Only Smart People May Pass
This refers to any barrier that requires the heroes to solve some kind of puzzle, Riddle or test of skill in order to pass. It is often given by Threshold Guardians (especially if the guardian in question is a Riddling Sphinx). You must be able to work it out based on the clues you are given on the spot.
It’s often a defense against smart people who want to take whatever is being guarded like a Treasure Room. It can also be a Secret Handshake of sorts to only allow smart people inside like Mensa.
If you must come to it with some knowledge, it’s Only the Knowledgable May Pass. Sometimes if those who tried to deploy that trope were clumsy, they gave you enough clues to make it this, and conversely, if the answer to this is too weird or insane, you may really need to know it in advance.
The architect must have deemed this a better barrier than say, a lock and key carried on someone’s person instead of being in a chest elsewhere in the building. After all, keys can be stolen but knowledge is intangible. Unfortunately, this will not stop people who are evil in addition to smart or at least smart enough to trick the heroes into solving the puzzle for them.
See Block Puzzle, the various Stock Puzzles and Stock Videogame Puzzles, the Knights and Knaves puzzle and Solve the Soup Cans for examples of this. Note that the puzzle itself is often not terribly difficult; after all, the viewers have to be able to follow it (or solve it themselves, in a videogame.) This often leads to Fridge Logic about why it wasn’t solved earlier or what the point of such a simple puzzle really was. Expect even the least smart of protagonists to be able to find a way to solve what was supposed to be an ingenious puzzle.
This trope dates back to at least the Sphinx in Greek Mythology, making it Older Than Feudalism.
Compare Only the Worthy May Pass, These Questions Three and; also see First Contact Math, and contrast Only Idiots May Pass. Subverted in Doom As Test Prize, where one of these turns out to be a way to dispose of people who are a bit too clever.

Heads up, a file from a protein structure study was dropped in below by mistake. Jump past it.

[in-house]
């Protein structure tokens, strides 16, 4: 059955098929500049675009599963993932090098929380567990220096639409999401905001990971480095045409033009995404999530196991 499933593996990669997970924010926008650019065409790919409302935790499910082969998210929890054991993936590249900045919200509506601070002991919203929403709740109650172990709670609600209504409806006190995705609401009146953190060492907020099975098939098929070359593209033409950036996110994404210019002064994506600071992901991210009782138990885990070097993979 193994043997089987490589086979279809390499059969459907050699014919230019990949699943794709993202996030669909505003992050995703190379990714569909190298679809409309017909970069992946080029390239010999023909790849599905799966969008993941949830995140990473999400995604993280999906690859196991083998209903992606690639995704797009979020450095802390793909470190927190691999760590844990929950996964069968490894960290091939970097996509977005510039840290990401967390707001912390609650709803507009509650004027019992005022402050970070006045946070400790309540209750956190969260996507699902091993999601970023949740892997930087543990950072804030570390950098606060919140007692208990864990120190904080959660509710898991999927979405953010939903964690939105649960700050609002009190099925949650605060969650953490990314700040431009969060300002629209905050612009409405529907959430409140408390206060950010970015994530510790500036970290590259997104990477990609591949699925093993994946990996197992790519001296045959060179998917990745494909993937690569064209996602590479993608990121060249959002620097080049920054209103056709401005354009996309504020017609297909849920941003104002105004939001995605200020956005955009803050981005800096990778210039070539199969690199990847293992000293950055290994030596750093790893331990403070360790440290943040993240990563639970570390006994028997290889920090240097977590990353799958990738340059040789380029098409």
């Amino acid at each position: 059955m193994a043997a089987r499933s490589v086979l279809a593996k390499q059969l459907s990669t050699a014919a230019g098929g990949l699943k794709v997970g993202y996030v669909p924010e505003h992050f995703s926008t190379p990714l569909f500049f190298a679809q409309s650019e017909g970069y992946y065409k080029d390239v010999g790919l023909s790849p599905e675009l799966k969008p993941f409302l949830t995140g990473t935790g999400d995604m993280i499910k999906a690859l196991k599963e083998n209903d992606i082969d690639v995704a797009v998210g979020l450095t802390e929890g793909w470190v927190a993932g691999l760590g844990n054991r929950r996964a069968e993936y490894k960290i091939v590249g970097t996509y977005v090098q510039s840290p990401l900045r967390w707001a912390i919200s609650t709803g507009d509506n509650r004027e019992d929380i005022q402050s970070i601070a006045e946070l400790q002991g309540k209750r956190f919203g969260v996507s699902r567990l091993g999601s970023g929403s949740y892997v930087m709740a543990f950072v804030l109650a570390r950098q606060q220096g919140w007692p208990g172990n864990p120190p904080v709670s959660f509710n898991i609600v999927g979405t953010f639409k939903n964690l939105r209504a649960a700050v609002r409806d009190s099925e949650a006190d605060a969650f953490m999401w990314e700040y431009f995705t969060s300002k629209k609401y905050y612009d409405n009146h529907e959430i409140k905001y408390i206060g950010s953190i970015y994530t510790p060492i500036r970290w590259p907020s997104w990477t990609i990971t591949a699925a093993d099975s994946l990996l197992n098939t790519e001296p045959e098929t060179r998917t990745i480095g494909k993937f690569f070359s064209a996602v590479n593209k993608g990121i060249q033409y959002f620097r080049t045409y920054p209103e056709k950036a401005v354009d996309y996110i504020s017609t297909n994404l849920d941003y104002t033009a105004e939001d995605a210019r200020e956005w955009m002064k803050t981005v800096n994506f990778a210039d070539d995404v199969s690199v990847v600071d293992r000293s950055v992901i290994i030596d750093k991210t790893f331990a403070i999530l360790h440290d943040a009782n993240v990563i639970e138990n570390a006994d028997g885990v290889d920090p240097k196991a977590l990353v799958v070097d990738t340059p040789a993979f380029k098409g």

- The lower levels of Mahora Academy’s Library Island in Mahou Sensei Negima! is filled with these, as Negi and the Baka Rangers found out the hard way in an early chapter. However, these were deliberately placed by the headmaster, who appears to have plotted the whole adventure to force the Baka Rangers to study for their finals. The characters treat it more like Alphabet Soup Cans.
- Ojamajo Doremi has Doremi answer a somewhat-Sphinx inspired riddle. “Thin in the day, thick in the night, it disappears when it sleeps.” Answer: Cat’s eyes.
- Zatch Bell!
- The show spoofs this with Poosophagus (Unko Tin Tin). He guards Faudo’s esophagus and threatens to drop the whole party in stomach acid if they don’t all get a question right. Fortunately, most of his questions are really easy, when he remembers to ask one at all. He only asks two hard ones:
- 829,735 962,527 = ?. Posed to Kiyomaro, a supergenius who calculates the answer in his head. (“It’s 797,812,605,345!”).
- Prove Fermat’s Last Theorem. A question that would be impossible for almost anyone on the planet, this was posed to Umagon, who can’t even speak. Kiyomaro forces Poosophagus to give Umagon an easier question, a more conventional riddle. Mainly, because Poosophagus didn’t know the answer himself.